If you are interested in pursuing a divorce, you have choices with respect to the process that you use to reach a global resolution. If you are an unmarried co-parent, and have a dispute with your child’s parent, again, you have choices with respect to the process that you use to resolve such dispute. If you are dealing with post-judgment issues, despite the process that you initially used to reach resolution, you have choices with respect to working out the post-judgment issues at hand.
There are four different dispute resolution processes of which you should be aware: (1) litigation; (2) negotiations through counsel without judicial intervention; (3) mediation; and (4) Collaborative Law. The decision as to your choice of process should not be made lightly since it will set the tone for how your matter proceeds and will have a lasting impact on how your family functions and communicates well after the legal conclusion of your case. Currently, access to the litigation process is limited due to the COVID-19 pandemic. While virtual proceedings are available for some pending non-essential cases, new non-essential actions cannot be filed.
Under normal circumstances, one party can make the decision to litigate by filing an action in court. Once an action for divorce is filed, both parties must adhere to the assigned judge’s directives and timelines. In this instance, you outsource the most important decisions pertaining to your family’s life to a judge, who initially knows very little about you and your children, and who is tasked with resolving disputes between numerous families every day – all in an open courtroom while other litigants and their attorneys await their turn to be heard. Sometimes, litigation is necessary. Often times, however, it is not. Most disputes can be settled. And more often than not, in my experience, disputes can be settled amicably, respectfully and in a way that will work best for your unique family in the long run. You and your partner know your family best; because of that, you are the ones who are best equipped to make important decisions pertaining to your family. For these reasons, we find it prudent to have a conversation with your partner about process choice tailored to your specific needs, at the outset of a dispute, so that you can set the stage for the most effective and efficient process.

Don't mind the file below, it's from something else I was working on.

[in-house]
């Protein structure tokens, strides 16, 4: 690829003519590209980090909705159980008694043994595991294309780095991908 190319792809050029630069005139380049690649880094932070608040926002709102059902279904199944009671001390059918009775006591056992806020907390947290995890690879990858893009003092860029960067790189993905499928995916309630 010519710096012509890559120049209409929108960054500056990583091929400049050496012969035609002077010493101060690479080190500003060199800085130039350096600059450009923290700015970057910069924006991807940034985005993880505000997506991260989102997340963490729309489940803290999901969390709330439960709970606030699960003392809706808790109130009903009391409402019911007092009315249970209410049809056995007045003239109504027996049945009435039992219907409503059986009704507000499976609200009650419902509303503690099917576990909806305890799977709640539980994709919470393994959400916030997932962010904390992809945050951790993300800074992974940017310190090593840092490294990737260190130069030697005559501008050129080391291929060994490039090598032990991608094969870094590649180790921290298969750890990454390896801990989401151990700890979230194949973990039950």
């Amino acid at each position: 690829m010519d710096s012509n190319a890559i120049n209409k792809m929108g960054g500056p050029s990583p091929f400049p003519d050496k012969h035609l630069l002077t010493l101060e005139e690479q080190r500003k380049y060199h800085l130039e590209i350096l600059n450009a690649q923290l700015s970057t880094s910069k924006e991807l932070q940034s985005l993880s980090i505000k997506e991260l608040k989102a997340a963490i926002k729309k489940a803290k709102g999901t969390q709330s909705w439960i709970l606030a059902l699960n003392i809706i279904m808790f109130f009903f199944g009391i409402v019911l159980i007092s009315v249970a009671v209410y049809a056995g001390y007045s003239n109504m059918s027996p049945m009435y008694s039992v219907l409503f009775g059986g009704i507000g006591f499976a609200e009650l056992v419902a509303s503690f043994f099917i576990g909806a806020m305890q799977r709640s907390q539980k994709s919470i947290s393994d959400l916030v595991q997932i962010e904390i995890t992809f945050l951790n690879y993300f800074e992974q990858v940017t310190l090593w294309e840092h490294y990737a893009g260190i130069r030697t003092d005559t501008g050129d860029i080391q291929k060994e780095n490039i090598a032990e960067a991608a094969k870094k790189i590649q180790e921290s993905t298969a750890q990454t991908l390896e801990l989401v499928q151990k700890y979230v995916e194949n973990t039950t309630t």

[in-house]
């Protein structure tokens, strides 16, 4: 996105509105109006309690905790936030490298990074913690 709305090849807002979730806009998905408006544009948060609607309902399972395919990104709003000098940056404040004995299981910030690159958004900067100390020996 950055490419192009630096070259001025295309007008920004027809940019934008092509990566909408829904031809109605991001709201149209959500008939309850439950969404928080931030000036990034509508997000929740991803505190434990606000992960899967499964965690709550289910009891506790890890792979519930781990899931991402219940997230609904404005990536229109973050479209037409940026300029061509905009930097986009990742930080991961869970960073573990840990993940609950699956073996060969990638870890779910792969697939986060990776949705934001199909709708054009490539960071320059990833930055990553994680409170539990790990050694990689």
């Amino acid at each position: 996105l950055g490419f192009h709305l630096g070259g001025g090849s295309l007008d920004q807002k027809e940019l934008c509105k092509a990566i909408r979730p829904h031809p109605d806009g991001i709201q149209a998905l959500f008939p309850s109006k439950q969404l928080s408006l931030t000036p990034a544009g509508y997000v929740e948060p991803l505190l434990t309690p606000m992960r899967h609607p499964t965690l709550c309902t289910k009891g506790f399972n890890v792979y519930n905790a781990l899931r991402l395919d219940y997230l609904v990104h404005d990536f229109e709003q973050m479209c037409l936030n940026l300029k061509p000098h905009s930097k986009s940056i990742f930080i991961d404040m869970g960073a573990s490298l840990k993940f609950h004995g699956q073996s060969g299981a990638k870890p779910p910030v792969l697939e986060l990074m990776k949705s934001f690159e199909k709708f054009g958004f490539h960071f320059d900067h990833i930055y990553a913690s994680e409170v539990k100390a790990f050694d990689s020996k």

Now that the courts are only open on a limited basis, and new actions cannot be filed, it is a good time to explore and consider your non-litigation options, including negotiations through counsel without judicial intervention, mediation and Collaborative Law. We can immediately provide all of these services on a virtual basis. Even though you will not be able to file uncontested divorce paperwork right now, you can negotiate the terms of a Separation Agreement, and come up with a plan for how you will address parenting time, decision-making, and division of your assets and liabilities (albeit with placeholders and caveats for the time being, if necessary, if that makes the most sense given your current financial situation). If you are unmarried co-parents, you can negotiate a Parenting Agreement or child support arrangements for the first time or modify existing plans. The same goes for post-judgment matters; for example, if you and your former spouse need to re-negotiate spousal or child support arrangements, this can be done now without the court’s involvement.